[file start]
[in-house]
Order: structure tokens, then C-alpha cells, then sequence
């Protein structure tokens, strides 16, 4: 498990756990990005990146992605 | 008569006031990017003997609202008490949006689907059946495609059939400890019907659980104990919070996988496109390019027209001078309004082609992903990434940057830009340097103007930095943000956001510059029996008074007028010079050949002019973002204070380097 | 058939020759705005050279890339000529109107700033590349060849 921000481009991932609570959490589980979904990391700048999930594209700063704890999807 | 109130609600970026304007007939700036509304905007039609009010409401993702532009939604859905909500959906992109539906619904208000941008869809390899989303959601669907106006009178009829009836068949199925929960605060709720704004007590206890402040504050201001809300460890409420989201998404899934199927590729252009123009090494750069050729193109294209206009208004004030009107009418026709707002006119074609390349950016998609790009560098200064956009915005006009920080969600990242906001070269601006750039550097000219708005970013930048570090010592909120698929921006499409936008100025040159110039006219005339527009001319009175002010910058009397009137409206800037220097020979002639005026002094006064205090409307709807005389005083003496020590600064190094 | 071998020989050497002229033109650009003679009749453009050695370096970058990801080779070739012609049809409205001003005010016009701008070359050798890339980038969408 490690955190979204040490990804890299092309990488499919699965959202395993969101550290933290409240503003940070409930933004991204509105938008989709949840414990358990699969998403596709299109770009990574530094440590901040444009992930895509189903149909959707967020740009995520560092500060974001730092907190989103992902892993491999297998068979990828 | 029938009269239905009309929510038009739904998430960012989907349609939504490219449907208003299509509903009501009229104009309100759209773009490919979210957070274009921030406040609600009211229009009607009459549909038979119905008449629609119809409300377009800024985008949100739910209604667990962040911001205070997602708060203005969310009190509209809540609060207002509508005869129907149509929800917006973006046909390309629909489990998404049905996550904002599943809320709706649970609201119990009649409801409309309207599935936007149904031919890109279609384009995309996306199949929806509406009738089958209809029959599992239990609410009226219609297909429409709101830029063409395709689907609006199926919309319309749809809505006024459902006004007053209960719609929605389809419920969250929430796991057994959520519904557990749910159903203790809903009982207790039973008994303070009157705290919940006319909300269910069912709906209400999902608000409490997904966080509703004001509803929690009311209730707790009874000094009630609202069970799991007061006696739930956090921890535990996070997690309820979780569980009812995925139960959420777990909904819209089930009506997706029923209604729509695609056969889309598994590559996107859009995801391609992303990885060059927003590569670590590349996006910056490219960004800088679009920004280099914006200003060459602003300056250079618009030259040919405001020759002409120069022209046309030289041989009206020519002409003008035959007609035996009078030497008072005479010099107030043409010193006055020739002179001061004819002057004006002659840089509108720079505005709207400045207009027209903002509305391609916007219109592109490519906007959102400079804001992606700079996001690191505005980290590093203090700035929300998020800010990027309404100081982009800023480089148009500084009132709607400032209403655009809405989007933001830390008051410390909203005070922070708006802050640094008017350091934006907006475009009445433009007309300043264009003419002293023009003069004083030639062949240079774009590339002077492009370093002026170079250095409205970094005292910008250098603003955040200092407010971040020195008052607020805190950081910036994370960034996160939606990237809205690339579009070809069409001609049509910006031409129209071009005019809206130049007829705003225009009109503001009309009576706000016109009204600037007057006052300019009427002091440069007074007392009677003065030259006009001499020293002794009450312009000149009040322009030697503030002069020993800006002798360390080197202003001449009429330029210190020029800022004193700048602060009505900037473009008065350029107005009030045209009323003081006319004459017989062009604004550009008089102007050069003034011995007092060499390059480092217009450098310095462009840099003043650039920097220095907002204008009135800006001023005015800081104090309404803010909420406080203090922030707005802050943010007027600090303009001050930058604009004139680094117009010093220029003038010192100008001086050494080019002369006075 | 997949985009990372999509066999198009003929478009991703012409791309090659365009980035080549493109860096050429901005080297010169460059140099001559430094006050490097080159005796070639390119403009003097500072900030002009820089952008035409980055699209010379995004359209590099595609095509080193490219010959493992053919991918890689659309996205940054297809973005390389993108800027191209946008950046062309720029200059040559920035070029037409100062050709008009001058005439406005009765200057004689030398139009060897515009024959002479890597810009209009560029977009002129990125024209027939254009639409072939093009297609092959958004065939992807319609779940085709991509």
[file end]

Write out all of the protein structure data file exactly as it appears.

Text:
[in-house]
Order: structure tokens, then C-alpha cells, then sequence
């Protein structure tokens, strides 16, 4: 498990756990990005990146992605 | 008569006031990017003997609202008490949006689907059946495609059939400890019907659980104990919070996988496109390019027209001078309004082609992903990434940057830009340097103007930095943000956001510059029996008074007028010079050949002019973002204070380097 | 058939020759705005050279890339000529109107700033590349060849 921000481009991932609570959490589980979904990391700048999930594209700063704890999807 | 109130609600970026304007007939700036509304905007039609009010409401993702532009939604859905909500959906992109539906619904208000941008869809390899989303959601669907106006009178009829009836068949199925929960605060709720704004007590206890402040504050201001809300460890409420989201998404899934199927590729252009123009090494750069050729193109294209206009208004004030009107009418026709707002006119074609390349950016998609790009560098200064956009915005006009920080969600990242906001070269601006750039550097000219708005970013930048570090010592909120698929921006499409936008100025040159110039006219005339527009001319009175002010910058009397009137409206800037220097020979002639005026002094006064205090409307709807005389005083003496020590600064190094 | 071998020989050497002229033109650009003679009749453009050695370096970058990801080779070739012609049809409205001003005010016009701008070359050798890339980038969408 490690955190979204040490990804890299092309990488499919699965959202395993969101550290933290409240503003940070409930933004991204509105938008989709949840414990358990699969998403596709299109770009990574530094440590901040444009992930895509189903149909959707967020740009995520560092500060974001730092907190989103992902892993491999297998068979990828 | 029938009269239905009309929510038009739904998430960012989907349609939504490219449907208003299509509903009501009229104009309100759209773009490919979210957070274009921030406040609600009211229009009607009459549909038979119905008449629609119809409300377009800024985008949100739910209604667990962040911001205070997602708060203005969310009190509209809540609060207002509508005869129907149509929800917006973006046909390309629909489990998404049905996550904002599943809320709706649970609201119990009649409801409309309207599935936007149904031919890109279609384009995309996306199949929806509406009738089958209809029959599992239990609410009226219609297909429409709101830029063409395709689907609006199926919309319309749809809505006024459902006004007053209960719609929605389809419920969250929430796991057994959520519904557990749910159903203790809903009982207790039973008994303070009157705290919940006319909300269910069912709906209400999902608000409490997904966080509703004001509803929690009311209730707790009874000094009630609202069970799991007061006696739930956090921890535990996070997690309820979780569980009812995925139960959420777990909904819209089930009506997706029923209604729509695609056969889309598994590559996107859009995801391609992303990885060059927003590569670590590349996006910056490219960004800088679009920004280099914006200003060459602003300056250079618009030259040919405001020759002409120069022209046309030289041989009206020519002409003008035959007609035996009078030497008072005479010099107030043409010193006055020739002179001061004819002057004006002659840089509108720079505005709207400045207009027209903002509305391609916007219109592109490519906007959102400079804001992606700079996001690191505005980290590093203090700035929300998020800010990027309404100081982009800023480089148009500084009132709607400032209403655009809405989007933001830390008051410390909203005070922070708006802050640094008017350091934006907006475009009445433009007309300043264009003419002293023009003069004083030639062949240079774009590339002077492009370093002026170079250095409205970094005292910008250098603003955040200092407010971040020195008052607020805190950081910036994370960034996160939606990237809205690339579009070809069409001609049509910006031409129209071009005019809206130049007829705003225009009109503001009309009576706000016109009204600037007057006052300019009427002091440069007074007392009677003065030259006009001499020293002794009450312009000149009040322009030697503030002069020993800006002798360390080197202003001449009429330029210190020029800022004193700048602060009505900037473009008065350029107005009030045209009323003081006319004459017989062009604004550009008089102007050069003034011995007092060499390059480092217009450098310095462009840099003043650039920097220095907002204008009135800006001023005015800081104090309404803010909420406080203090922030707005802050943010007027600090303009001050930058604009004139680094117009010093220029003038010192100008001086050494080019002369006075 | 997949985009990372999509066999198009003929478009991703012409791309090659365009980035080549493109860096050429901005080297010169460059140099001559430094006050490097080159005796070639390119403009003097500072900030002009820089952008035409980055699209010379995004359209590099595609095509080193490219010959493992053919991918890689659309996205940054297809973005390389993108800027191209946008950046062309720029200059040559920035070029037409100062050709008009001058005439406005009765200057004689030398139009060897515009024959002479890597810009209009560029977009002129990125024209027939254009639409072939093009297609092959958004065939992807319609779940085709991509």